In 2013, I joined the board of SAMH – the Scottish Association for Mental Health. Two years later I became chair.
This month I step down – my time is up. Good governance demands it. But it will be a wrench. There is still so much work to do.
When I took on the role, I went public about my own mental illness, in particular a depressive episode which had culminated in a suicide attempt in my early 40s.
It felt right, given the scale of the responsibility I was embarking on, that I should bear witness to my own experience.
But in truth that experience predated my midlife freefall by more than three decades.
When I was five, my mum had what we used to call a nervous breakdown.
It wasn’t the first time it had happened since she and my dad had adopted me as a baby in 1961.
Nor was it the first time either she, or we (my sister and I), had been sent away as a result.
But it was the first time it had a name – and a place – attached to it.
I only dimly remember that place, a sprawling Victorian mental asylum, on the outskirts of Manchester where I grew up.
My memories of the consequences for me and my siblings and our daily lives are altogether more textured, vivid even.
Though just as mum’s condition was shuttered away, our experience remained largely unspoken – except by us – until much later.
In time – and perversely not unrelated to her illness (people thought having more babies might somehow cure her) – I became the eldest of five.
The silence which cloaked our ordeal was despite the fact that the phrase ‘hidden in plain sight’ could scarcely do justice to the obviousness of her plight, let alone ours.
Mental health and my own adulthood
Mum died the year after I joined SAMH. But the legacy of her illness during those years lives on in us in myriad ways.
While still at primary school, I would return home to find her weeping over a cold grate.
As I tried to make it right, I would reflect on the seeming waste of her life and hope mine wouldn’t turn out like that.
Though depression was a feature of my life from adolescence, I mostly held it together until that midlife crash.
When it came it was a product of many things – personal and familial, just as I came to understand mum’s experience had been.
I too found myself incarcerated (albeit at my request initially) in an overcrowded Victorian mental institution in London’s east end.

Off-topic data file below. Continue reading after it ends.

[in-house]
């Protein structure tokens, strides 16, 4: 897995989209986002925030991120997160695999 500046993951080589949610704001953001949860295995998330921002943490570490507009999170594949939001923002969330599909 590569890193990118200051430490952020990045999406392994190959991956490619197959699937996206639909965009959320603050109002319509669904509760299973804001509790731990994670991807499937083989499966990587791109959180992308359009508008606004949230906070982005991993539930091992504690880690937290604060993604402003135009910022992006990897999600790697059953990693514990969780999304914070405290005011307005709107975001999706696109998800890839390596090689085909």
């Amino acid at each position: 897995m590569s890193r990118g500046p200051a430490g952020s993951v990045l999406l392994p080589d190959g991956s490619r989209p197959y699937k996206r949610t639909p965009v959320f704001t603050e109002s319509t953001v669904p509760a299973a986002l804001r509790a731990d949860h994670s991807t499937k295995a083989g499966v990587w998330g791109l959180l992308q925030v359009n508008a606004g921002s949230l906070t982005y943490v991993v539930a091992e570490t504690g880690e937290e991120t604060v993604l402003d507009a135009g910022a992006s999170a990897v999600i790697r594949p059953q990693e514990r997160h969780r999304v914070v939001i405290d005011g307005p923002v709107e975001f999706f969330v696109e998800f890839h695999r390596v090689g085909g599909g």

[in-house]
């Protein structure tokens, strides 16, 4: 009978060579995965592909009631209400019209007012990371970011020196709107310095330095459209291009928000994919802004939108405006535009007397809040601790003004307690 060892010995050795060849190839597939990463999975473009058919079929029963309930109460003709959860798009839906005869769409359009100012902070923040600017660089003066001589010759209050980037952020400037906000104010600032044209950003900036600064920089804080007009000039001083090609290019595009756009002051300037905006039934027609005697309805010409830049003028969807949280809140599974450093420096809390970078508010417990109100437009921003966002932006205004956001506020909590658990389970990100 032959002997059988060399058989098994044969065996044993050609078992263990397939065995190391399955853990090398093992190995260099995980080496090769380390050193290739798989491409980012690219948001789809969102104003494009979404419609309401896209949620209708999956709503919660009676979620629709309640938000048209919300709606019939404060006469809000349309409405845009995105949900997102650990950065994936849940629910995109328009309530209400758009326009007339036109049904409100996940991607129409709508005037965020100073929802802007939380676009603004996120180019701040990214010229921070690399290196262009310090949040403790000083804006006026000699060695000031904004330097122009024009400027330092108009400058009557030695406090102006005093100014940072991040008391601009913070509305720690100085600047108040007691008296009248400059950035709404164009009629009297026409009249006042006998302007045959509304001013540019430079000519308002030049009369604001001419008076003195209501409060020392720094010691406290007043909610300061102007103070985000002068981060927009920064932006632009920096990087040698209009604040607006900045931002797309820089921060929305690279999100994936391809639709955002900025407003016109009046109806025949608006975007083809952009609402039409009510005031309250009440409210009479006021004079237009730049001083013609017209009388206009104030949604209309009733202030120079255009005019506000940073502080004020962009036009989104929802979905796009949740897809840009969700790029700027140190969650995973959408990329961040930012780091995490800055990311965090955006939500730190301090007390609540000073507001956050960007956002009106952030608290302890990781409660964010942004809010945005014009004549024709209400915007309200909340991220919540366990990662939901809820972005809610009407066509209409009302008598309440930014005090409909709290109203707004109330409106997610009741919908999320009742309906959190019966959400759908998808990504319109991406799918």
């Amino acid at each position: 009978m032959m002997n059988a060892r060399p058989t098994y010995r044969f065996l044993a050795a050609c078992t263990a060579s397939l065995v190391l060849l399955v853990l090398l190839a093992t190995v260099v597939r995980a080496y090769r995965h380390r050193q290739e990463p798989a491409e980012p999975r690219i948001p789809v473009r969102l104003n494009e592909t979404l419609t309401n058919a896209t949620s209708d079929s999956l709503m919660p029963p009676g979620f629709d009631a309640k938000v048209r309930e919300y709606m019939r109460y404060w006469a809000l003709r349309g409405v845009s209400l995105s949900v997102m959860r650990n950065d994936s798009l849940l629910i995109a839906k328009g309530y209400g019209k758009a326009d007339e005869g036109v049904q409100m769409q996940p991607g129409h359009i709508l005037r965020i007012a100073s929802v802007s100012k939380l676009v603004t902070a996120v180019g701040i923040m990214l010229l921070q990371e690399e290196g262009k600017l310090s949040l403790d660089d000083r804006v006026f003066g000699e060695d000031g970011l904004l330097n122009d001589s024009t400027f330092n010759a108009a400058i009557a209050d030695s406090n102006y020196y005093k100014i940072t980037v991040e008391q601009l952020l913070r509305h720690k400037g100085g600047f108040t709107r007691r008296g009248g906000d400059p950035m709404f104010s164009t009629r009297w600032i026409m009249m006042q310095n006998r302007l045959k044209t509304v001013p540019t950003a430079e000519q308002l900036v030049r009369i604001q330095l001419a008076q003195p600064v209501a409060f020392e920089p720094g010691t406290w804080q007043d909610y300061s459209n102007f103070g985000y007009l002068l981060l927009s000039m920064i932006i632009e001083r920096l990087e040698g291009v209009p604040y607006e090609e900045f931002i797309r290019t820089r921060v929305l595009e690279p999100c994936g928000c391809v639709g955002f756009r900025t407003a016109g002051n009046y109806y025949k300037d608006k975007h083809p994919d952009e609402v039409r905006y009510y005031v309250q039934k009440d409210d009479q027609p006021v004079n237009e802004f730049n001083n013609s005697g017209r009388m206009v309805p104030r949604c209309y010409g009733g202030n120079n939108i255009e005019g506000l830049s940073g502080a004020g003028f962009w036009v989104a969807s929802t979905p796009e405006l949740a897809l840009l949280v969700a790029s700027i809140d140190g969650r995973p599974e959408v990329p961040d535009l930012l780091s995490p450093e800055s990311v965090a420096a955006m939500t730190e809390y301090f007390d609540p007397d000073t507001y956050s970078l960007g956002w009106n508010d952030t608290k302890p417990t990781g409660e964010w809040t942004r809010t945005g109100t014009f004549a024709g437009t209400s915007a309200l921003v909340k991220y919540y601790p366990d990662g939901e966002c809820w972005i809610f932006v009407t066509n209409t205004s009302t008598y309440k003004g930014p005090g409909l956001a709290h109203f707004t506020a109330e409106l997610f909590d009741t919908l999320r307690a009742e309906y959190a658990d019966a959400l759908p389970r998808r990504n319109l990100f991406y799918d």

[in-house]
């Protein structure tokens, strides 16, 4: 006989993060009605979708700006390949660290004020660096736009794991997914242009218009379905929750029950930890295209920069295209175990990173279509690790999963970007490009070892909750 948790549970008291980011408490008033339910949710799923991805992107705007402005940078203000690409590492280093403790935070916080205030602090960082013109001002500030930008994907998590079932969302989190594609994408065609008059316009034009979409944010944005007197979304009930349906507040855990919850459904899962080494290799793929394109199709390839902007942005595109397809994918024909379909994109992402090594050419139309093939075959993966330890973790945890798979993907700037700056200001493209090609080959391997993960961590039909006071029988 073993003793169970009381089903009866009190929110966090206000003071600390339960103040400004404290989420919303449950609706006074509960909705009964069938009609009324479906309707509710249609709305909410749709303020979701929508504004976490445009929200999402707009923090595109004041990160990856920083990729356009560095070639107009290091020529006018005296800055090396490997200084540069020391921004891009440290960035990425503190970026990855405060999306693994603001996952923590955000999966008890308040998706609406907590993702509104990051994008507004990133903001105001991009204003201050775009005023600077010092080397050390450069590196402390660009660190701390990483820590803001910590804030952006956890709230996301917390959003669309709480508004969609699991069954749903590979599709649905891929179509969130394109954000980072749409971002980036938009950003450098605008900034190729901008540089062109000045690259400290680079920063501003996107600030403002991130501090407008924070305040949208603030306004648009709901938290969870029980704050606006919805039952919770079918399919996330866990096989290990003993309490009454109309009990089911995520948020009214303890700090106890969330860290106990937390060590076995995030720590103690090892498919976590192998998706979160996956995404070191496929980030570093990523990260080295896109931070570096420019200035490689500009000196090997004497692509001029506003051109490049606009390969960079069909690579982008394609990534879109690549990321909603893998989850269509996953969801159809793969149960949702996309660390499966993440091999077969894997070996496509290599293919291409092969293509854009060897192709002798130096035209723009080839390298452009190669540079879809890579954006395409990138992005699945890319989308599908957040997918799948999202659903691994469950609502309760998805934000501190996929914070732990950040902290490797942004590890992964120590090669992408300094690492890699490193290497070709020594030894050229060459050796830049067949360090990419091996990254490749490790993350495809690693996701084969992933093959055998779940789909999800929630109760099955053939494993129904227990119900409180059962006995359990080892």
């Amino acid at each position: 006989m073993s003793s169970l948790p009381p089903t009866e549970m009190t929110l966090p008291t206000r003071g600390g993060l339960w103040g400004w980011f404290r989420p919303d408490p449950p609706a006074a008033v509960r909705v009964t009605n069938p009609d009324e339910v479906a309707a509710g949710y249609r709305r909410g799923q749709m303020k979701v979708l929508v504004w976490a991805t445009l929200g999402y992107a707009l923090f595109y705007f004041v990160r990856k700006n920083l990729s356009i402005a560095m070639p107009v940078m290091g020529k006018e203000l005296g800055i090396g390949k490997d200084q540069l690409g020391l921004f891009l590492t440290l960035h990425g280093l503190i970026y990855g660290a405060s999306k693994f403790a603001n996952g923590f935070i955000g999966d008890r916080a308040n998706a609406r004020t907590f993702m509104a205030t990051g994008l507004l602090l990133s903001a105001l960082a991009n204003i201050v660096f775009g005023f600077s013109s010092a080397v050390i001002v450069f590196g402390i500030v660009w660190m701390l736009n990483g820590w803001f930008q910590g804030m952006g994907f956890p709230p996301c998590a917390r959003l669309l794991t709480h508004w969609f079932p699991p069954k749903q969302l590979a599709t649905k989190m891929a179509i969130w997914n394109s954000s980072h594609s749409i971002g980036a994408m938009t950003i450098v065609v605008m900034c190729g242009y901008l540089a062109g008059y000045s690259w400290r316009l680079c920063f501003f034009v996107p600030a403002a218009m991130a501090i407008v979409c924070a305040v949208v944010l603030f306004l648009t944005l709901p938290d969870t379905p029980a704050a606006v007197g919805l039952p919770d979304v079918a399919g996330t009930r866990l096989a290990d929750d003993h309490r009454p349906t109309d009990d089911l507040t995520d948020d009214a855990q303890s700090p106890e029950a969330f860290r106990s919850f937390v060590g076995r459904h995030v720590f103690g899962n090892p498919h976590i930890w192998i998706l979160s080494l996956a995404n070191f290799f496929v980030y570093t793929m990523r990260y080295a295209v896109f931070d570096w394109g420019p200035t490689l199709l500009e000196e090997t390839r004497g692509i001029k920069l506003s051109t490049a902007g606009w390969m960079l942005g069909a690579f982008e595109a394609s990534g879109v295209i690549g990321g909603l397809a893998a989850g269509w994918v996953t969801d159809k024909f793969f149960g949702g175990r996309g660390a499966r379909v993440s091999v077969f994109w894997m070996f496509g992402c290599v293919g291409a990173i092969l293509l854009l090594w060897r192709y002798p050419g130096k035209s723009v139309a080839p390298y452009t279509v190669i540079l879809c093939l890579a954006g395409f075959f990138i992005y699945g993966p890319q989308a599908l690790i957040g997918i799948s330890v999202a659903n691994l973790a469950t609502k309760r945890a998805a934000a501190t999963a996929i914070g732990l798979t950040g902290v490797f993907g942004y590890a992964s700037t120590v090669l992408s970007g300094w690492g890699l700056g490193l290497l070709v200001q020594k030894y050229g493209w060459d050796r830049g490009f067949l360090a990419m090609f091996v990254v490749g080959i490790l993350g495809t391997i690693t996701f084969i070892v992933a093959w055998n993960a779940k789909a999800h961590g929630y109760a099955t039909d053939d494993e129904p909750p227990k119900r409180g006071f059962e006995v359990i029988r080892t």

My subsequent suicide attempt, on a trip to Edinburgh the year before I moved here in 2003, was an experience whose stigma clings to me still.
Talking about suicide is never easy, but taking the time to ask someone how they are feeling could help to save their life.
— SAMH (@SAMHtweets) August 22, 2021
Recovery was a trudge not a revelation. Setbacks still happen.
Lived experience has become Scottish social policy mantra this last decade.
And yet you may still be wondering why I am telling you all this, especially now just when I no longer need to authenticate my credentials.
The answer is this. However unique my story is to me; it is commonplace too.
Such stories are no longer the preserve of one-in-four, a phrase I used myself just six years ago.
Each of us has a mental health story.
And while mental illness is no respecter of social and economic markers, if you are poorer so, all too often, is your mental health.
Adults living in Scotland’s most deprived areas are twice as likely to have mental health problems as those in the least deprived areas.
Thankfully we now talk openly and often – if not often enough.
But our ability to acknowledge our mental vulnerability has not yet been matched by our response to it as a society.
Mental health is an emergency
Two decades of strategising have left us more informed, more articulate about mental health.
But the much-vaunted ambition of parity of esteem with physical health remains a pipe dream in anything other than aspirational terms.
Investment and implementation lag behind. The cost racks up – in rising waiting times and, tragically, lives lost to suicide.
Covid-19 just compounded the task we face to put this right.
And as SAMH’s research shows, whatever the impact on the general population, it is those with pre-existing mental health problems who have been hardest hit.
Over half of participants in our November 2020 survey felt their mental health had worsened during the pandemic.
Yet they could not rely on getting the support they needed.
As I step down from SAMH’s board, I leave an organisation more determined than ever to play its part.
We are fortunately not alone. Indeed, ours is a cause du jour.
But as decades of debate about climate change have shown, talk is easy. Action is much, much harder.
Yet we have no more time to lose – mental health is an emergency.
And it’s about far more than fixing a system. It’s about changing a nation.
Chris Creegan is a consultant and writer living in Edinburgh. He is the outgoing chair of SAMH whose board he joined in 2013.